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A new, low-cost, high-efficiency photonic integrated circuit

A new, low-cost, high-efficiency photonic integrated circuit
Lithium tantalate photonic integrated circuits. Credit: Tobias Kippenberg (EPFL)

The rapid advancement in photonic integrated circuits (PICs), which combine multiple optical devices and functionalities on a single chip, has revolutionized optical communications and computing systems.

For decades, silicon-based PICs have dominated the field due to their and through their integration with existing semiconductor manufacturing technologies, despite their limitations with regard to their electro-optical modulation bandwidth. Nevertheless, silicon-on-insulator optical transceiver chips were successfully commercialized, driving information traffic through millions of glass fibers in modern data centers.

Recently, the lithium niobate-on-insulator wafer platform has emerged as a superior material for photonic integrated electro-optical modulators due to its strong Pockels coefficient, which is essential for high-speed optical modulation. Nonetheless, high costs and complex production requirements have kept lithium niobate from being adopted more widely, limiting its commercial integration.

Lithium tantalate (LiTaO3), a close relative of lithium niobate, promises to overcome these barriers. It features similar excellent electro-optic qualities but has an advantage over lithium niobate in scalability and cost, as it is already being widely used in 5G radiofrequency filters by telecom industries.

Now, scientists led by Professor Tobias J. Kippenberg at EPFL and Professor Xin Ou at the Shanghai Institute of Microsystem and Information Technology (SIMIT) have created a new PIC platform based on lithium tantalate. The PIC leverages the material's inherent advantages and can transform the field by making high-quality PICs more economically viable. The breakthrough is published in Nature.

The researchers developed a wafer-bonding method for lithium tantalate, which is compatible with silicon-on-insulator production lines. They then masked the thin-film lithium tantalate wafer with diamond-like carbon and proceeded to etch optical waveguides, modulators, and ultra-high quality factor microresonators.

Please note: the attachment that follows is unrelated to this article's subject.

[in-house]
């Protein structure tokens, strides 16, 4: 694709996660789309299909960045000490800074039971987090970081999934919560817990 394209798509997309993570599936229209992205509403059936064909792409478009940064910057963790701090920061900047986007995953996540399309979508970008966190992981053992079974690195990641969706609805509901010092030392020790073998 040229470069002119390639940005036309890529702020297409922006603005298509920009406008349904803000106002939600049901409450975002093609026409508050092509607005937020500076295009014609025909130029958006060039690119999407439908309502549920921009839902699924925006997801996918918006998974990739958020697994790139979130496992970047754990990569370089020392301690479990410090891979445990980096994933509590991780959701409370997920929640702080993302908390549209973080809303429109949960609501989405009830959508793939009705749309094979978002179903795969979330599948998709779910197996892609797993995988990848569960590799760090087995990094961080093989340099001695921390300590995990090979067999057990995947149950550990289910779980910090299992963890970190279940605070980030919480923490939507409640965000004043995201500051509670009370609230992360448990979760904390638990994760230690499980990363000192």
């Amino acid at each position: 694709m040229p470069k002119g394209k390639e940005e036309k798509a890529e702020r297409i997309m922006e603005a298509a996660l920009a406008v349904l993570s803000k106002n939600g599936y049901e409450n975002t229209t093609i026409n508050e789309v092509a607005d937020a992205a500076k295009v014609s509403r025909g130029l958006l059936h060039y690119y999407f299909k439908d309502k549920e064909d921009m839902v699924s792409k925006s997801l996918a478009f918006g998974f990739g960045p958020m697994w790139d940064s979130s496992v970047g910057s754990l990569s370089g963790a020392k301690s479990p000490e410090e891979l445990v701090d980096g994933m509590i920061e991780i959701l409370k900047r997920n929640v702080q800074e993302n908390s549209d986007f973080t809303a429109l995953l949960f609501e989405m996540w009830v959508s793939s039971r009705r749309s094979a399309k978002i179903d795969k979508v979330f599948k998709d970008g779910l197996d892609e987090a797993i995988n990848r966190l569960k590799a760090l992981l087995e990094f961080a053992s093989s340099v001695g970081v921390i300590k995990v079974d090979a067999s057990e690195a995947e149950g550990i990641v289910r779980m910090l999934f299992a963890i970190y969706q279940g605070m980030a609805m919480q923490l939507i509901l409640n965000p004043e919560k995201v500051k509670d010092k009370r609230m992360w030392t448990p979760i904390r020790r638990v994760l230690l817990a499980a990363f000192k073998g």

The etching was achieved by combining deep ultraviolet (DUV) photolithography and dry-etching techniques, developed initially for lithium niobate and then carefully adapted to etch the harder and more inert lithium tantalate. This adaptation involved optimizing the etch parameters to minimize optical losses, a crucial factor in achieving in photonic circuits.

With this approach, the team was able to fabricate high-efficiency lithium tantalate PICs with an optical loss rate of just 5.6 dB/m at telecom wavelength. Another highlight is the electro-optic Mach-Zehnder modulator (MZM), a device widely used in today's high-speed optical fiber communication. The lithium tantalate MZM offers a half-wave voltage-length product of 1.9 V cm and an electro-optical bandwidth reaching 40 GHz.

"While maintaining highly efficient electro-optical performance, we also generated soliton microcomb on this platform," says Chengli Wang, the study's first author. "These soliton microcombs feature a large number of coherent frequencies and, when combined with electro-optic modulation capabilities, are particularly suitable for applications such as parallel coherent LiDAR and photonic computing."

The lithium tantalate PIC's reduced birefringence (the dependence of refractive index on light polarization and propagation direction) allows dense circuit configurations and ensures broad operational capabilities across all telecommunication bands. The work paves the way for scalable, cost-effective manufacturing of advanced electro-optical PICs.

More information: Chengli Wang et al, Lithium tantalate photonic integrated circuits for volume manufacturing, Nature (2024). DOI: 10.1038/s41586-024-07369-1. www.nature.com/articles/s41586-024-07369-1

Journal information: Nature
Citation: A new, low-cost, high-efficiency photonic integrated circuit (2024, May 8) retrieved 15 June 2024 from https://techxplore.com/news/2024-05-high-efficiency-photonic-circuit.html
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